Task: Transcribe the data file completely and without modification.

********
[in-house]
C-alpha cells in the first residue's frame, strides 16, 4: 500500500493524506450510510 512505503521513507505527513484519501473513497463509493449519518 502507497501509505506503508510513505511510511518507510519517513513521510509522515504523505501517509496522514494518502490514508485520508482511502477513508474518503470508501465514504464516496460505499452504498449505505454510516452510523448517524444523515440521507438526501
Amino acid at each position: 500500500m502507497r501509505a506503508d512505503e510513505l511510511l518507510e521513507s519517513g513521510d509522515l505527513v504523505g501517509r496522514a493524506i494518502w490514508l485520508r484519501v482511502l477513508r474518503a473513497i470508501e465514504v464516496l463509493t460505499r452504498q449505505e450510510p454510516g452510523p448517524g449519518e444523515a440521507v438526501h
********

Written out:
[in-house]
C-alpha cells in the first residue's frame, strides 16, 4: 500500500493524506450510510 512505503521513507505527513484519501473513497463509493449519518 502507497501509505506503508510513505511510511518507510519517513513521510509522515504523505501517509496522514494518502490514508485520508482511502477513508474518503470508501465514504464516496460505499452504498449505505454510516452510523448517524444523515440521507438526501
Amino acid at each position: 500500500m502507497r501509505a506503508d512505503e510513505l511510511l518507510e521513507s519517513g513521510d509522515l505527513v504523505g501517509r496522514a493524506i494518502w490514508l485520508r484519501v482511502l477513508r474518503a473513497i470508501e465514504v464516496l463509493t460505499r452504498q449505505e450510510p454510516g452510523p448517524g449519518e444523515a440521507v438526501h